There are currently about 35 million people age 65 or older living in the United States. Last year, the leading edge of the population tsunami that is the Baby Boomer generation turned 65. By 2030, the nation’s population of 65 or older will more than double (PDF), reaching 72.1 million people according to the federal Administration on Aging.
The increasing number of elderly Americans means an increasing demand for services, which will strain public resources at all levels. The demand will be great, but it is nothing preparation can’t take care of, and the time to prepare is now. Unfortunately, the economic recovery underway in the U.S. is slow and halting. The consequent lack of tax money means governments will likely be unable to handle the wave of elderly citizens that will soon engulf many communities.
And make no mistake, these older citizens will not be flying south or fleeing the country. Fewer than five percent of those age 65 or older reside in nursing homes. Homeownership rates among adults age 65 and above, at more than 80 percent, are higher than the national average. By and large members of this demographic will stay right where they are, opting to continue living in the communities in which they have spent the last many years—a phenomenon called aging in place or aging in community.
Among the challenges facing underprepared communities, the Administration on Aging, in the same report linked above, identifies the big three as:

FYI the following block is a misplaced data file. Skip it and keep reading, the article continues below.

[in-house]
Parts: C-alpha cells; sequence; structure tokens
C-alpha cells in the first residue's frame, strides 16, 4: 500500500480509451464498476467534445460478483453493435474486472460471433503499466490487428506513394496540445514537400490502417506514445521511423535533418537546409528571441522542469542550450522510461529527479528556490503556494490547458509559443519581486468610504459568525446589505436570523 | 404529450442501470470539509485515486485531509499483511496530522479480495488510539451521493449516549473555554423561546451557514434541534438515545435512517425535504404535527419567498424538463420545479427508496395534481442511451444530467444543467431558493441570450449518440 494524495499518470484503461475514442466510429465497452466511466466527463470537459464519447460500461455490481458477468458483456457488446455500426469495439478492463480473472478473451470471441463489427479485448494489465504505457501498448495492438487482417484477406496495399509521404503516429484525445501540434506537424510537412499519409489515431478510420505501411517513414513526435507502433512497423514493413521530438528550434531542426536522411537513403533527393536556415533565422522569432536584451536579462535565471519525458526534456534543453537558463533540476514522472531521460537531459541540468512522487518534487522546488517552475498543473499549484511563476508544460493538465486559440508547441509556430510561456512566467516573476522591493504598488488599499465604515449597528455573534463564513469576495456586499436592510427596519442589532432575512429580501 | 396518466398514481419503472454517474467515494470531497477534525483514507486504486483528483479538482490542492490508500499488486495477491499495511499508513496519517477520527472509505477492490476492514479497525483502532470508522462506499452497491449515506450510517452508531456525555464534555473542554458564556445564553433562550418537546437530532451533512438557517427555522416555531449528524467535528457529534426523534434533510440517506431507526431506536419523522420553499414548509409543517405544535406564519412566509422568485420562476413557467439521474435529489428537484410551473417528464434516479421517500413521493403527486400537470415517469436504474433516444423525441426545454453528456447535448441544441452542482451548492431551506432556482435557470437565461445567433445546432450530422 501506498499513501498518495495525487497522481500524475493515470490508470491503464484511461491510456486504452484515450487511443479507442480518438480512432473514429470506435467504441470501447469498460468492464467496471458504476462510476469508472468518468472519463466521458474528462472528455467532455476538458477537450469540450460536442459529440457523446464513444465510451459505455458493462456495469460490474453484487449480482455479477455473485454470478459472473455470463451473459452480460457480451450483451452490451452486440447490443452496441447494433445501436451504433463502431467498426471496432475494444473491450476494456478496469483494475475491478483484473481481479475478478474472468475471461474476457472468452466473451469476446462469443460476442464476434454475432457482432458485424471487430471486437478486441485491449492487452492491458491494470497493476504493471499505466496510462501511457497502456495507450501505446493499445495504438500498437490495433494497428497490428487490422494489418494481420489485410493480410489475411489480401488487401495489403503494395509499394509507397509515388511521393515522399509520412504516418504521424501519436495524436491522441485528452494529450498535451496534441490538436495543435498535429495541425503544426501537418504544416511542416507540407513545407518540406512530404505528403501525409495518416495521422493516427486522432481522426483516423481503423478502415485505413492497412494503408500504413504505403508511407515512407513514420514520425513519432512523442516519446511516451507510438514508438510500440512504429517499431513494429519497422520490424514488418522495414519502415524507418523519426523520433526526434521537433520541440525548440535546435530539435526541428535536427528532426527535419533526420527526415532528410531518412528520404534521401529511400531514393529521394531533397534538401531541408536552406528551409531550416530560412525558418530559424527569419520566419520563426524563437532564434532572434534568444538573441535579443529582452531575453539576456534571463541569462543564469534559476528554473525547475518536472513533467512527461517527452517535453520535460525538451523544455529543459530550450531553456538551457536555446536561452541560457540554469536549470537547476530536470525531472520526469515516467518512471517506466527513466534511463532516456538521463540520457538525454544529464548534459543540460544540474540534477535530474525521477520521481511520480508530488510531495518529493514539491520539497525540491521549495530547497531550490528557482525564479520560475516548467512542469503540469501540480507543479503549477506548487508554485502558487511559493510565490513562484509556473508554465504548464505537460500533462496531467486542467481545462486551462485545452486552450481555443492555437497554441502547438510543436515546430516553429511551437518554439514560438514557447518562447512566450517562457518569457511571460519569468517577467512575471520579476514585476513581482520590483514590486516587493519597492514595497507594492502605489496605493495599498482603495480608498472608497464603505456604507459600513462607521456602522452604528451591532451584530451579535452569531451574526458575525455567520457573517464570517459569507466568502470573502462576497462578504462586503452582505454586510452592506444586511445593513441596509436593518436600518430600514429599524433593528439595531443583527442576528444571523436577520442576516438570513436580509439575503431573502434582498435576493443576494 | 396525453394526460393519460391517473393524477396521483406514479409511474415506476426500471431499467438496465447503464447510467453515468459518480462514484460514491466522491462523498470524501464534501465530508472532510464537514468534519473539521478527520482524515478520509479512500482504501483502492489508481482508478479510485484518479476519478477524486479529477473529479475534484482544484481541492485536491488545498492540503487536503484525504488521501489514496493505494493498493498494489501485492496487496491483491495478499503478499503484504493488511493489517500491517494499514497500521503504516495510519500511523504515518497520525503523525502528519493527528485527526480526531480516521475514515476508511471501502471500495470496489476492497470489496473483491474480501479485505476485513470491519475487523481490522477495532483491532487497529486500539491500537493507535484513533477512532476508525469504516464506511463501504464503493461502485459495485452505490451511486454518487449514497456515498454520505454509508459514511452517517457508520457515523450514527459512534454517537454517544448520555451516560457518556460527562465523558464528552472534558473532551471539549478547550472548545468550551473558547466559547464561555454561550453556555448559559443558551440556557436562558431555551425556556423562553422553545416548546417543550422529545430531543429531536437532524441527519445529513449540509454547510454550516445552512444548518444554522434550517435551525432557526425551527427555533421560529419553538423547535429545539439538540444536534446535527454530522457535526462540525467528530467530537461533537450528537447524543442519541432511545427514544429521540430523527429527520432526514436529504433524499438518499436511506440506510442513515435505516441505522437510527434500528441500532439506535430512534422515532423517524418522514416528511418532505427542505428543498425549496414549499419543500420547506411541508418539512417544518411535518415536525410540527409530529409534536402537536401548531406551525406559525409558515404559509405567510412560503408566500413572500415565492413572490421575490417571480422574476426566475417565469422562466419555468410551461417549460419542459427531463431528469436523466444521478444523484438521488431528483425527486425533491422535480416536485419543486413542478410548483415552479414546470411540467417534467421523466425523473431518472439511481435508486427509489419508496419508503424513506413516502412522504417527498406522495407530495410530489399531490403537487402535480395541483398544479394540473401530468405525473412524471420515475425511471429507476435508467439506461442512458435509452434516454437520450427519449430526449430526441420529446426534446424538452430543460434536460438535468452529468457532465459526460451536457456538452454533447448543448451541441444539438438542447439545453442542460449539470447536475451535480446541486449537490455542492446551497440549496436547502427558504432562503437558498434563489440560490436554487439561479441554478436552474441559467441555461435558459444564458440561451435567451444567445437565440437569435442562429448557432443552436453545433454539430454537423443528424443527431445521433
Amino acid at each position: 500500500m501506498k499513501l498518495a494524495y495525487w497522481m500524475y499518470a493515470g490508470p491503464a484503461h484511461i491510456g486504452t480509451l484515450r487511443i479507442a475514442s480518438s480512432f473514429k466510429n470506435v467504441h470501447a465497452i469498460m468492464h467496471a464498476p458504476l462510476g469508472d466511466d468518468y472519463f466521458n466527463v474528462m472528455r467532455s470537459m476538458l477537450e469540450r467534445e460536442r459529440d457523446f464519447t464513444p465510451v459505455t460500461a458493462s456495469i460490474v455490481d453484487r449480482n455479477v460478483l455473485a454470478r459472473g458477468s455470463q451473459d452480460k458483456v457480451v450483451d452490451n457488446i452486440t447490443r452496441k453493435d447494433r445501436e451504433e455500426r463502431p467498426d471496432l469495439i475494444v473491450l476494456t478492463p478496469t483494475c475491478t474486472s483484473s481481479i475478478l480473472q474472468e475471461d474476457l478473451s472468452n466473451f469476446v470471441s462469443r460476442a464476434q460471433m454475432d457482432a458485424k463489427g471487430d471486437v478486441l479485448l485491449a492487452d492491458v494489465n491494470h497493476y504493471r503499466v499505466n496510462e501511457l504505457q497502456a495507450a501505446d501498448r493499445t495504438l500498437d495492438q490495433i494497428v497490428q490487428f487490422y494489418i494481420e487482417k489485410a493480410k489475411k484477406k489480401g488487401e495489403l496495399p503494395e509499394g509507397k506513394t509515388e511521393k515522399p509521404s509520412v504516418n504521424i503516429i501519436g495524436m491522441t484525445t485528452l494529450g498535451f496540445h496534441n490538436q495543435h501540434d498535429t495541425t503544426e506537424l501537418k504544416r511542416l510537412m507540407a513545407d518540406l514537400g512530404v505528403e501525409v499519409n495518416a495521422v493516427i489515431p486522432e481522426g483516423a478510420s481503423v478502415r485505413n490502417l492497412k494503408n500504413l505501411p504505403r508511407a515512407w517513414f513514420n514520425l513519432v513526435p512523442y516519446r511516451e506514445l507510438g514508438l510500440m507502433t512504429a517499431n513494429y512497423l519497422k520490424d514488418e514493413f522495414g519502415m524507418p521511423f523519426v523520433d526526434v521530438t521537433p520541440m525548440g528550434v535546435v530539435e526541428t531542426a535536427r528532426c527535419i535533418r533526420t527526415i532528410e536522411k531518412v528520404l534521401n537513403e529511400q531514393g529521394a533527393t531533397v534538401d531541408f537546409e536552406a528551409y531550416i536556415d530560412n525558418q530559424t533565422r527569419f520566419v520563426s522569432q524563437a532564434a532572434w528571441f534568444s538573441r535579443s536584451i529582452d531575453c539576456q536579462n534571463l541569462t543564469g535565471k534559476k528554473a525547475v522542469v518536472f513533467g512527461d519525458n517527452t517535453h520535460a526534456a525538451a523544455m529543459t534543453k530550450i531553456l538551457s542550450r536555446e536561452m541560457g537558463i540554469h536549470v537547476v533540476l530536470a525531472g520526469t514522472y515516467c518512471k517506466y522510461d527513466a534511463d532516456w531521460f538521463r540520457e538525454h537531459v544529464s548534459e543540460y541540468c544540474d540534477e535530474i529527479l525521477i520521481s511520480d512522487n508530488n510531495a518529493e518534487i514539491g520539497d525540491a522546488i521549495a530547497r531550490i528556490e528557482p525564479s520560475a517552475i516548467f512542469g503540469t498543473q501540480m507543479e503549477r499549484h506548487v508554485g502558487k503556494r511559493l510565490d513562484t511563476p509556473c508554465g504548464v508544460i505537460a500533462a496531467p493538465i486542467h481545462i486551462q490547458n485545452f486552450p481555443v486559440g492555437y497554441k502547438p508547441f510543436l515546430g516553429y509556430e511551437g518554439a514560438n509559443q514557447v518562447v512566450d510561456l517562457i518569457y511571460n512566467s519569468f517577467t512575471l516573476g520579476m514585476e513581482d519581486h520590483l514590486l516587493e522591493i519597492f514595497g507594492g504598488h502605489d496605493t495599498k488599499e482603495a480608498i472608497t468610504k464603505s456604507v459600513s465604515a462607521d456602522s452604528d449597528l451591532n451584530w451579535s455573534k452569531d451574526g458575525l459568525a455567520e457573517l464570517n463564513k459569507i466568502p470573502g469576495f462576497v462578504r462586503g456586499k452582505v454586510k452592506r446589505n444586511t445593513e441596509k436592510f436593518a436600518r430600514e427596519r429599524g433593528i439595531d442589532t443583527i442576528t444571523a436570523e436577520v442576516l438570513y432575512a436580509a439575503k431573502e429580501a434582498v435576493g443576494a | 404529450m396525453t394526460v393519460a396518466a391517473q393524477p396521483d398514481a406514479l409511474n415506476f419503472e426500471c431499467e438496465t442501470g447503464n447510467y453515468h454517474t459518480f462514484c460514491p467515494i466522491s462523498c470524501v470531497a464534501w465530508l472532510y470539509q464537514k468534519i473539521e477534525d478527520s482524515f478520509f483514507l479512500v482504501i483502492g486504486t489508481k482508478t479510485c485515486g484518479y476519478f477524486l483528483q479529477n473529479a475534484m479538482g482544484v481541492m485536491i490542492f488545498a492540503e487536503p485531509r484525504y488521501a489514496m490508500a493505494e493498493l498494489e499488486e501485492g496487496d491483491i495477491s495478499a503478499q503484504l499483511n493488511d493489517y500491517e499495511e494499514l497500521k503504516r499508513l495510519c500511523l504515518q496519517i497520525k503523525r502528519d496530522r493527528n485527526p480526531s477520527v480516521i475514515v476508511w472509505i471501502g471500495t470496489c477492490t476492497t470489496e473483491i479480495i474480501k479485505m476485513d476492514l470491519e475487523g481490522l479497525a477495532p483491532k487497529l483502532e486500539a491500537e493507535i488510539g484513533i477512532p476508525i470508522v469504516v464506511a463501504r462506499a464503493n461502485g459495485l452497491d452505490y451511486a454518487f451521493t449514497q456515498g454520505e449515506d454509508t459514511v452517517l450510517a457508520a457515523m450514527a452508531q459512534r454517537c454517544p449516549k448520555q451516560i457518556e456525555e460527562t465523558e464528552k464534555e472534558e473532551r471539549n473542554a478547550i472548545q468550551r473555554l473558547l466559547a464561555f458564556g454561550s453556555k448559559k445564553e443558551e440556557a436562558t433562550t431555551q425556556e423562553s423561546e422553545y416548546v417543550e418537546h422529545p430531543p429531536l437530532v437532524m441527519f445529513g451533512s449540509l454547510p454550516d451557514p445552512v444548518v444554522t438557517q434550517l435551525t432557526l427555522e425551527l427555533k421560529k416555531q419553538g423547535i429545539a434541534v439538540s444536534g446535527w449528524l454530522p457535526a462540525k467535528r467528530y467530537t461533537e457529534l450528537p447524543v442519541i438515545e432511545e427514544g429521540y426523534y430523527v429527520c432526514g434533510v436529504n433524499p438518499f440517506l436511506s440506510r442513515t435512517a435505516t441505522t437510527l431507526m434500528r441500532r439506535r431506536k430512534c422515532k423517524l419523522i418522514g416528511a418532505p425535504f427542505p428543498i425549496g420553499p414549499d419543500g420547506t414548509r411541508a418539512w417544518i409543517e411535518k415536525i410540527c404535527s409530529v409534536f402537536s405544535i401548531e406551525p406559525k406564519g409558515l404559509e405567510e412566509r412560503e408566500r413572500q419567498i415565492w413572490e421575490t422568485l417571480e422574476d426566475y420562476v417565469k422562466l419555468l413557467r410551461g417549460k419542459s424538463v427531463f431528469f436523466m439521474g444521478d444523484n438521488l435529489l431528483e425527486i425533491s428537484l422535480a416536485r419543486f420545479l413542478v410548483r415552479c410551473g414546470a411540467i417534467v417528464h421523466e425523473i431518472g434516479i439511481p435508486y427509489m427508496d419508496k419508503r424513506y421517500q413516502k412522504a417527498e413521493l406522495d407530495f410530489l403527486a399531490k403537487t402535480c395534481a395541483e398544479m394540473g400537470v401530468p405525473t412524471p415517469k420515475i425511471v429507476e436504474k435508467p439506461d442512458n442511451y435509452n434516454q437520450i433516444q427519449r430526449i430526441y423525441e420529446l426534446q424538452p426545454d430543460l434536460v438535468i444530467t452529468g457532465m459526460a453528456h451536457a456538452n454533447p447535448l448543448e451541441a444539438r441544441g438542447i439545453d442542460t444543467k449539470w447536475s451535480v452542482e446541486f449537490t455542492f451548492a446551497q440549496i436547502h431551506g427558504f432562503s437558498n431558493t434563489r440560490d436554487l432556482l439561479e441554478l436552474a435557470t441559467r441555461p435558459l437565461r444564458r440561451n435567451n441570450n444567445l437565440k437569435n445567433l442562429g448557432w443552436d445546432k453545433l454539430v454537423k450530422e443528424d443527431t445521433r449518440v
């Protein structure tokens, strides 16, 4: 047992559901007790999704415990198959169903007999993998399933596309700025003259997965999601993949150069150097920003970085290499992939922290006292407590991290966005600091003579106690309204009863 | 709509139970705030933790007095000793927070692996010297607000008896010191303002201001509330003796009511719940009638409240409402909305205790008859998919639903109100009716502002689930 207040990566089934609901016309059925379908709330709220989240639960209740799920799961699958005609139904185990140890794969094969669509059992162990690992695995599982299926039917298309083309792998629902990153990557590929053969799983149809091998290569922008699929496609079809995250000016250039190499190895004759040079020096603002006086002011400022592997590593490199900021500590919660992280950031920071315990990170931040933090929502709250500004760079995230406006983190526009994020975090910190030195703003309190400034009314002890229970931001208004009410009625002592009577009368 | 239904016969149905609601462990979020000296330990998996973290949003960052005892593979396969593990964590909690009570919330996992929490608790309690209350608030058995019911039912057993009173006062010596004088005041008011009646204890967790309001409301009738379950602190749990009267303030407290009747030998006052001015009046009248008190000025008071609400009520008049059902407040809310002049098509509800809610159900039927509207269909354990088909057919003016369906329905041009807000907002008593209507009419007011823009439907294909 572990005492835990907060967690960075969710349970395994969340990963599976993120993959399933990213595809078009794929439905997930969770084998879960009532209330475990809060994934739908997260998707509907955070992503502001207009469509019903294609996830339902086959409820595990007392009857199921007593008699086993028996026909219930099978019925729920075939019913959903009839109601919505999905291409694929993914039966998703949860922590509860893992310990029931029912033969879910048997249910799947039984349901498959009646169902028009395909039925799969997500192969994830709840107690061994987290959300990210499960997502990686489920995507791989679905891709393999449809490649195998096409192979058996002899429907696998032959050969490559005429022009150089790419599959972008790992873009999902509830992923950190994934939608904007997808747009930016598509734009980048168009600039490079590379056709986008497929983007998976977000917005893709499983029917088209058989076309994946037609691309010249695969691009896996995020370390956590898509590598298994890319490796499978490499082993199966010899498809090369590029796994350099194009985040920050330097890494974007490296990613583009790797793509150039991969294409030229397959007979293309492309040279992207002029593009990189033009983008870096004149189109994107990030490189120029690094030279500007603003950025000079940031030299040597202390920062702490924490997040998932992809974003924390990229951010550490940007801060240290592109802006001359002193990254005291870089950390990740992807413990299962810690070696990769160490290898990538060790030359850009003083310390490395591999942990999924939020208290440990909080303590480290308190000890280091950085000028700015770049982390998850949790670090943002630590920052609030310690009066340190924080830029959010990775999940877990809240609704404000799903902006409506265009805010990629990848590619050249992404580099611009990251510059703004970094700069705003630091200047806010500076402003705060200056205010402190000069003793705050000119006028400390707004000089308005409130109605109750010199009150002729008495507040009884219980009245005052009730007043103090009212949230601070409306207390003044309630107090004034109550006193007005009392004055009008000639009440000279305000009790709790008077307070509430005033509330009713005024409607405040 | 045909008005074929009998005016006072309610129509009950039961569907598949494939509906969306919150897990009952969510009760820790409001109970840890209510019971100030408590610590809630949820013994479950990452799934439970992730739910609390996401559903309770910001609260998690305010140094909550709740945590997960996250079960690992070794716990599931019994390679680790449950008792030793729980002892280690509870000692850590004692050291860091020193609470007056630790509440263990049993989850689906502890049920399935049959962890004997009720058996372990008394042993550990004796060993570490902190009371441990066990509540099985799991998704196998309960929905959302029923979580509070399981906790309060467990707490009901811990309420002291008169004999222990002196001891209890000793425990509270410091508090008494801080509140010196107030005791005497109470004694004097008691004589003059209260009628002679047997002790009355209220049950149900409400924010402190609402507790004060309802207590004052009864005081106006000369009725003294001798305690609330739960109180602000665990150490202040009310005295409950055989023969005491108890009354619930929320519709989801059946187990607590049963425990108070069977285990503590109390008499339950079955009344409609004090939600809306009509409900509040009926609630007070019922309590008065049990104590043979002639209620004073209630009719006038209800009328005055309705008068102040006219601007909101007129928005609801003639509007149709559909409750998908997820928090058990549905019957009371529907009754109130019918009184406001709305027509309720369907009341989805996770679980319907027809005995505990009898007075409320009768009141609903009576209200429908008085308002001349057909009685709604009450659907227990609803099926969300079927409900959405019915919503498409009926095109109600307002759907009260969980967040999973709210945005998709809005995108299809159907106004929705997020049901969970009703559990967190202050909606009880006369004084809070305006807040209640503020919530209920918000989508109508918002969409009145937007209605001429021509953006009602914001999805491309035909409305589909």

- Lack of tax revenue limits government action
- A need for reliable and convenient public transit, as one-in-five of those 65 or older does not drive
- Lack of housing designed to meet the needs of aging Boomers
One possible solution for seniors looking to age in place comes in the form of private efforts called Villages, which function essentially like co-ops run for and by its members. The first community of this type was Beacon Hill Village, a non-profit that launched in 2002 to serve seniors in central Boston.
From the website:
Beacon Hill Village was founded by a small group of residents who wanted to stay in their homes as they aged. What’s sprung up is a home-grown network with 450 members, up from 70 when the community was founded. The members’ ages range from early the 50s to over 100. The idea is taking hold nationally; in 2008 and 2009, 48 new communities were started around the country by other groups following the BHV model.
Villages provide an opportunity for seniors to band together to overcome some of the obstacles preventing their local communities from being ready for the coming elderly population boom. If the concept of a village sounds like something your community would benefit from, U.S. News has some advice for creating your own retirement village.